However, the training is only one component of the program. We also engage each community in three days of partnerships and help them set up the program in their jurisdiction through a train-the trainer class. Before the training is conducted, the local law enforcement agency helps bring services together for dialog and partnership work, and must show they can have guest speakers and students that are victim services professionals, child protection professionals, law experts, and fusion center personnel. The agency also has a chain of command briefing before we conduct training, which includes an administrative briefing on the project and an outline of specific components of the program, the needs of victims and their families, and long-term benefits.

Executives may initially prefer to send their staff for training, independent of local coordination, but we stress that successful rescues includes providing long-term resources and services to the child and the child’s family in hopes of removing the child from harm. The program has follow-up evaluations to gauge training effectiveness at least six months after training. We also provide support after the training and continue to engage with agencies. For example, Arizona reports that over 100 children have been rescued since the training, and we share that success with other IPC partners.

Our primary message in IPC training and during the executive briefing: stop waiting for children to disclose. We can’t place the burden of disclosure on the child. It is our job and duty to ensure the safety of a child. We teach a victim-centered approach that accounts for every child during engagement and stresses the necessity for law enforcement to assess their overall safety before parting. And if we need to intervene to rescue a child, we also need to ensure the child has the resources to be safe from harm during the long process of recovery.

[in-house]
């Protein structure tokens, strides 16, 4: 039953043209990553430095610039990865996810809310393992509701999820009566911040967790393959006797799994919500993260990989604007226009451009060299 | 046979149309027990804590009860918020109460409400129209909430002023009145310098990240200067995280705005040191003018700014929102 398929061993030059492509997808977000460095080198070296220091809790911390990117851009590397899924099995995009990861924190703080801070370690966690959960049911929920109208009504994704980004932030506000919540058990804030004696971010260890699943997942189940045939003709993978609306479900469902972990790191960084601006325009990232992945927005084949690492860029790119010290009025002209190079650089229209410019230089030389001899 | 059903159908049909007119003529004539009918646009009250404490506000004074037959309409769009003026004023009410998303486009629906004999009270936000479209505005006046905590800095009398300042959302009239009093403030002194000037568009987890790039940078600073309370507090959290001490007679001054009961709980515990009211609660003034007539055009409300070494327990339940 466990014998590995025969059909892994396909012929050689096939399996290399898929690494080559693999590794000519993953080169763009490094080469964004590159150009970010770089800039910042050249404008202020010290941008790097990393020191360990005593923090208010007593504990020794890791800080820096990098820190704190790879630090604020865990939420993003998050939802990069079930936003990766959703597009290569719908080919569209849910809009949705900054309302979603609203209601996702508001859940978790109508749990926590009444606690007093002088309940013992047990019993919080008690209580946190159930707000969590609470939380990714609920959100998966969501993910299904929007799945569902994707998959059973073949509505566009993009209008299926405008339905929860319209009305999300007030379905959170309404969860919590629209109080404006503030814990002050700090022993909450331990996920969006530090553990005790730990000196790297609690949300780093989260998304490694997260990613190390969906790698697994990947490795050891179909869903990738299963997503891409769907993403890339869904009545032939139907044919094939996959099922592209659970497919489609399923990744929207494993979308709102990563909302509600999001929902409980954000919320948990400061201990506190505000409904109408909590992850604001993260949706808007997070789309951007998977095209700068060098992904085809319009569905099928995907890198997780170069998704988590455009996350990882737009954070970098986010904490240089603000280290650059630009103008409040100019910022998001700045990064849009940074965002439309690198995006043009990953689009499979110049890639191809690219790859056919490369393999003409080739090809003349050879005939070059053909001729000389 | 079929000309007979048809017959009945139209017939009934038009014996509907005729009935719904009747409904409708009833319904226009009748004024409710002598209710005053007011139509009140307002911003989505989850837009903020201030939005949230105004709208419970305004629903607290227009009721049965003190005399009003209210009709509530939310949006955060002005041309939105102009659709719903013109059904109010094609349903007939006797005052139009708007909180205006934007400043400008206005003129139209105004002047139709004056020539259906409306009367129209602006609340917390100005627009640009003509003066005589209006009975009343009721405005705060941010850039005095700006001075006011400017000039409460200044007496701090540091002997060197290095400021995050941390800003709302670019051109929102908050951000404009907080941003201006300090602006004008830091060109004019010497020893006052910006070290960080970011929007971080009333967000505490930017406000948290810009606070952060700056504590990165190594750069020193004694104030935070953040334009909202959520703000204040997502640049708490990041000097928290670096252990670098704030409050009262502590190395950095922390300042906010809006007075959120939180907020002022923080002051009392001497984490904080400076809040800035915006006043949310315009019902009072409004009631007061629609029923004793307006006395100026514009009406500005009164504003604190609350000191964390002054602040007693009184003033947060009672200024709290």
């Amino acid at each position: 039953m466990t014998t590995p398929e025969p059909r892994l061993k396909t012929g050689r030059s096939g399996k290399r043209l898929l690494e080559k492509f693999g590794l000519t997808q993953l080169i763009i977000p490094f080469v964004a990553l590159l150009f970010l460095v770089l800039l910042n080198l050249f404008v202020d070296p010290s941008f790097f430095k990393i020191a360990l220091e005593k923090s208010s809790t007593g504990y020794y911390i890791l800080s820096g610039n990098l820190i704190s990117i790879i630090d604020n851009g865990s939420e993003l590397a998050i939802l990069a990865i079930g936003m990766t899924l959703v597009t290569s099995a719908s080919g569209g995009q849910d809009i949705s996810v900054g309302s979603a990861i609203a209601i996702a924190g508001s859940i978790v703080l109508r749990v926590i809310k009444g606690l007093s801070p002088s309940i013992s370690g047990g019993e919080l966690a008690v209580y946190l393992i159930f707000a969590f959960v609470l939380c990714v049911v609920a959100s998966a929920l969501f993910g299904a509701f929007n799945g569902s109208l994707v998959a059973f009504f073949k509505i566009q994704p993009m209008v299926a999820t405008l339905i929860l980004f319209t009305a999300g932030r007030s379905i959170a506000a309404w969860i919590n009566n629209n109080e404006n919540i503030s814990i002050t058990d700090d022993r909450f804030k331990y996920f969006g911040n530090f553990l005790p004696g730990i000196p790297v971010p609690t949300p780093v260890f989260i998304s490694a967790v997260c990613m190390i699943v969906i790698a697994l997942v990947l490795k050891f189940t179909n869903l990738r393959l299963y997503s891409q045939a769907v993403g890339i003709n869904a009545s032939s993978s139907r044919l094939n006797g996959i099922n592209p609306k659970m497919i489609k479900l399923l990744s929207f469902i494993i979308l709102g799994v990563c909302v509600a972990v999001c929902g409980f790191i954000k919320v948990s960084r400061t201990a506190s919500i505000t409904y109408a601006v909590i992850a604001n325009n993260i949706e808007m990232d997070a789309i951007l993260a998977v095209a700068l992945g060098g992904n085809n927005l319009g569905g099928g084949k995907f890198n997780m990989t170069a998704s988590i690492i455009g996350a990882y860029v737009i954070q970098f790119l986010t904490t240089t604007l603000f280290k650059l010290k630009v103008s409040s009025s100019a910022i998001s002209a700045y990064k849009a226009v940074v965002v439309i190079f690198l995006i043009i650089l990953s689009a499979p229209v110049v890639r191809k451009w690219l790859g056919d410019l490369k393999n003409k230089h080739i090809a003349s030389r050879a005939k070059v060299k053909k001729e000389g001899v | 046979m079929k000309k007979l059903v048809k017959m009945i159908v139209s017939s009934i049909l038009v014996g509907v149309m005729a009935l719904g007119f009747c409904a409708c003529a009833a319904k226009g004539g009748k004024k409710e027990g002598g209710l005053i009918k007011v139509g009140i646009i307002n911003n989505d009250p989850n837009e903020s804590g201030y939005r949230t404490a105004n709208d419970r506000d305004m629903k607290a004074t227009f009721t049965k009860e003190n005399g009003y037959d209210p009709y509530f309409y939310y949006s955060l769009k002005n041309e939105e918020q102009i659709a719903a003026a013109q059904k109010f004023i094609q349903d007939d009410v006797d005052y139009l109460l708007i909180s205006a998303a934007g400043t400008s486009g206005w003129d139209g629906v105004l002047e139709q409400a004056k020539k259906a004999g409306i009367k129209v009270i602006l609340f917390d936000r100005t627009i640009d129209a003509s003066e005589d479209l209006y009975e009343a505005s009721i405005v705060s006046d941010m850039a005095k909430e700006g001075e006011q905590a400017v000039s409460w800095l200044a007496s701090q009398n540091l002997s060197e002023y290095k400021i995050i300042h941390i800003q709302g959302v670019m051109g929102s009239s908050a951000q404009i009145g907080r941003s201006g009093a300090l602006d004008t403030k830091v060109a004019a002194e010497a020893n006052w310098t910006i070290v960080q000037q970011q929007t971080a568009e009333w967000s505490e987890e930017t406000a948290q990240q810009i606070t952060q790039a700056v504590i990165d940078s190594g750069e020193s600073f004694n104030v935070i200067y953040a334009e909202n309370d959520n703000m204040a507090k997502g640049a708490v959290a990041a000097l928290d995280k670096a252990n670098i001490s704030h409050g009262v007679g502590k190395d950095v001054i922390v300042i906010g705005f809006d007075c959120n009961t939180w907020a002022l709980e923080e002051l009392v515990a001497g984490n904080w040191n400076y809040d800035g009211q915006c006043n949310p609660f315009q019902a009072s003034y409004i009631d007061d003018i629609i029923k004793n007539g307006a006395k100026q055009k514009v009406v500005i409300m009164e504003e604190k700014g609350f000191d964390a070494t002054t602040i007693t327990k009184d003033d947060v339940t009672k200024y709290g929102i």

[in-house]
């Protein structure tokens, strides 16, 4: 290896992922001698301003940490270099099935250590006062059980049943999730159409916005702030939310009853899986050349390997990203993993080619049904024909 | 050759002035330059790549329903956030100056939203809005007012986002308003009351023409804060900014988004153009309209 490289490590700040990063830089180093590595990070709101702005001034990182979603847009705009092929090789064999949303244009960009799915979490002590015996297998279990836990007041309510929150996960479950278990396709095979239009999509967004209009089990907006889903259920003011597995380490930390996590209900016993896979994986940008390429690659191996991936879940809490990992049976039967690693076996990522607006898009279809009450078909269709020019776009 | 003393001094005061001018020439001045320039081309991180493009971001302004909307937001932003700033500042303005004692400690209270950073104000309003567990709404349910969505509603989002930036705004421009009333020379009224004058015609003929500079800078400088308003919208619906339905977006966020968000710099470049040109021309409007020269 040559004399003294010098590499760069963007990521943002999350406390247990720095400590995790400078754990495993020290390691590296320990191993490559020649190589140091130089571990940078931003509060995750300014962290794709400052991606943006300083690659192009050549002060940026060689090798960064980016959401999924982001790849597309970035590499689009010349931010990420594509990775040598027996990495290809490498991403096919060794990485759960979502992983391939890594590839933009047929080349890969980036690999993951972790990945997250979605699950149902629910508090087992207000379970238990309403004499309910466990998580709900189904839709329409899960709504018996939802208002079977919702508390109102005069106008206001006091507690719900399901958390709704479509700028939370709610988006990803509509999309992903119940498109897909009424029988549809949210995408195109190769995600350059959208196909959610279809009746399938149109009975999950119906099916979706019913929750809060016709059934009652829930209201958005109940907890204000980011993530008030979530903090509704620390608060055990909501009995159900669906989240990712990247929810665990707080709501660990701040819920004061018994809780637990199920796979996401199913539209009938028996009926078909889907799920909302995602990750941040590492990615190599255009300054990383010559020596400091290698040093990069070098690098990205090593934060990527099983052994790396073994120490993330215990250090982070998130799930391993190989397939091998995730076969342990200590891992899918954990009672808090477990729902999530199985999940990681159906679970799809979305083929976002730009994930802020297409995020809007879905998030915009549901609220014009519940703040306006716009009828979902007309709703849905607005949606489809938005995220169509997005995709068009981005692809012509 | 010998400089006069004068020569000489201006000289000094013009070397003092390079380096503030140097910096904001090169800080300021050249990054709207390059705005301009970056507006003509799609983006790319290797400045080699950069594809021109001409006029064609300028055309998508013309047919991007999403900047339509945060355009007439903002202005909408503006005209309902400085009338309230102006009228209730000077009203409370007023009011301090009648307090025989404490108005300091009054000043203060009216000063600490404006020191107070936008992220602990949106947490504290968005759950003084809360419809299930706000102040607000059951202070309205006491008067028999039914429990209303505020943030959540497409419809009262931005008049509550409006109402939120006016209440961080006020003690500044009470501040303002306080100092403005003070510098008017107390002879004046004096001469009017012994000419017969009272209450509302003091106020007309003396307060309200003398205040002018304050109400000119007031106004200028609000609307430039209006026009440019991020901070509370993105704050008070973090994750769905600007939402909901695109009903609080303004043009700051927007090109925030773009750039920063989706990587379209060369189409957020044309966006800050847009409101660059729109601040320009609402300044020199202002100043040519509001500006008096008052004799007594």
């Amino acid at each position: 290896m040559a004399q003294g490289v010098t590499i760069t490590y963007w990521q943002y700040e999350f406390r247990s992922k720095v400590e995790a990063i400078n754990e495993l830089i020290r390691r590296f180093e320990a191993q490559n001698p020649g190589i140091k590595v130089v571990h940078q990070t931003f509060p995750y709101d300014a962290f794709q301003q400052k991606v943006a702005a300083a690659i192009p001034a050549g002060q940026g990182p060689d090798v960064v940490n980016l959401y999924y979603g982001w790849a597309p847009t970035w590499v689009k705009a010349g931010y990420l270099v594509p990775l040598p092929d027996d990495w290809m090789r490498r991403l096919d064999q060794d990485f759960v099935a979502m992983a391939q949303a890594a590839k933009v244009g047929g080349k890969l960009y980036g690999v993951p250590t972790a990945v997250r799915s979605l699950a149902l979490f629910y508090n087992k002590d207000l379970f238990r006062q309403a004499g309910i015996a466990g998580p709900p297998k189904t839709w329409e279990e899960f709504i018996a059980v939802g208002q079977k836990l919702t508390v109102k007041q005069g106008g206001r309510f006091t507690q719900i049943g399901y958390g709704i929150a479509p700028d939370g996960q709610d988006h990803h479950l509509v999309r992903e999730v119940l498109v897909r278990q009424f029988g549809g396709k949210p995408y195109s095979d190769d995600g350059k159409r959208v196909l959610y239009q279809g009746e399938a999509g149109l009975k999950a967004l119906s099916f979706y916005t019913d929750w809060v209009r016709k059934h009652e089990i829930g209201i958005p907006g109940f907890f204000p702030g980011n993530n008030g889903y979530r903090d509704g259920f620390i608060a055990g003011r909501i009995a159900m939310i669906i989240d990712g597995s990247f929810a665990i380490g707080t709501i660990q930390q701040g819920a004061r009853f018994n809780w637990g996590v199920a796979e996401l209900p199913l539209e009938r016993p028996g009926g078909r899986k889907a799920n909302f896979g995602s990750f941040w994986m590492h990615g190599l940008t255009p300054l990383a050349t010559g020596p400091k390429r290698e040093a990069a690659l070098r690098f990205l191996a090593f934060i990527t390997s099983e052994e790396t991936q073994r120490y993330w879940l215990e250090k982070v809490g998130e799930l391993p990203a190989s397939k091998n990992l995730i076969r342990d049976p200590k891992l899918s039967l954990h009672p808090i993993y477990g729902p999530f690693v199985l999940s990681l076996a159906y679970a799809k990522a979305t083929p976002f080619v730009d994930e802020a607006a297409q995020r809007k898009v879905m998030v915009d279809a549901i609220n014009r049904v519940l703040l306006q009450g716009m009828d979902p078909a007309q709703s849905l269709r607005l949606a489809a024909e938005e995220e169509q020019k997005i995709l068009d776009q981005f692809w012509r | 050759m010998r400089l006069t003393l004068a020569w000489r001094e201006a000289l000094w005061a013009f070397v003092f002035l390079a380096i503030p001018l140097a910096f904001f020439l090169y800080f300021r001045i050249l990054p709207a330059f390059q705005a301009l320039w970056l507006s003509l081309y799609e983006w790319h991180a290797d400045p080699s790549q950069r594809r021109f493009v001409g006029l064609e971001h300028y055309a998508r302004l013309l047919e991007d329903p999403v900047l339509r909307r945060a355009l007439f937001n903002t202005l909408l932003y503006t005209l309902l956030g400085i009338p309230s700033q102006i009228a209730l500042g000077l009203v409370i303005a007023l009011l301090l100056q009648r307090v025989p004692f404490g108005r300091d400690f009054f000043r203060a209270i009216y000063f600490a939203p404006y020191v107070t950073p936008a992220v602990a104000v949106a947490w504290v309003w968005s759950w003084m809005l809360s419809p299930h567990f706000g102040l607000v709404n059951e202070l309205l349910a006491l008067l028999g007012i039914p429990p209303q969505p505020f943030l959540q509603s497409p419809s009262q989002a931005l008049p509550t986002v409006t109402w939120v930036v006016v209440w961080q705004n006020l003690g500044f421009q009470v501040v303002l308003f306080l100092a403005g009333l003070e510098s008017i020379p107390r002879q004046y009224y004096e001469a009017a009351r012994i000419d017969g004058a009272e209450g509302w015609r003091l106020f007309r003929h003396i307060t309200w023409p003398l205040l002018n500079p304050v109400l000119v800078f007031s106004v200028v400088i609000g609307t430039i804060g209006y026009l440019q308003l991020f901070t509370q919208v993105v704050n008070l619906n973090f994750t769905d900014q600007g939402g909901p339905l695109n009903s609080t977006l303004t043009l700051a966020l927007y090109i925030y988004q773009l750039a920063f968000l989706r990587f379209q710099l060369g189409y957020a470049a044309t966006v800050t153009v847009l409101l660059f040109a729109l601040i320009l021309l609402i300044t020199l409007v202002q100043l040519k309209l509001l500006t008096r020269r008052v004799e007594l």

Successful implementation of the IPC Program is evident in the number of rescued children but that is only one measurement. Initiation of criminal investigation is another. Even if a child isn’t present, an officer can identify adults that are high risk to children, such as non-compliant registered sex-offenders and suspects with child pornography. Officers also provide information to fusion centers for analysis, coordination and investigative support.

Expanding Training

We are expanding through the Train-the-Trainer (T3) program so new partners can continue and sustain the program and messaging. This outreach has influenced in policy changes, positively impacted reporting procedures, and created new opportunities for agencies to develop partnerships.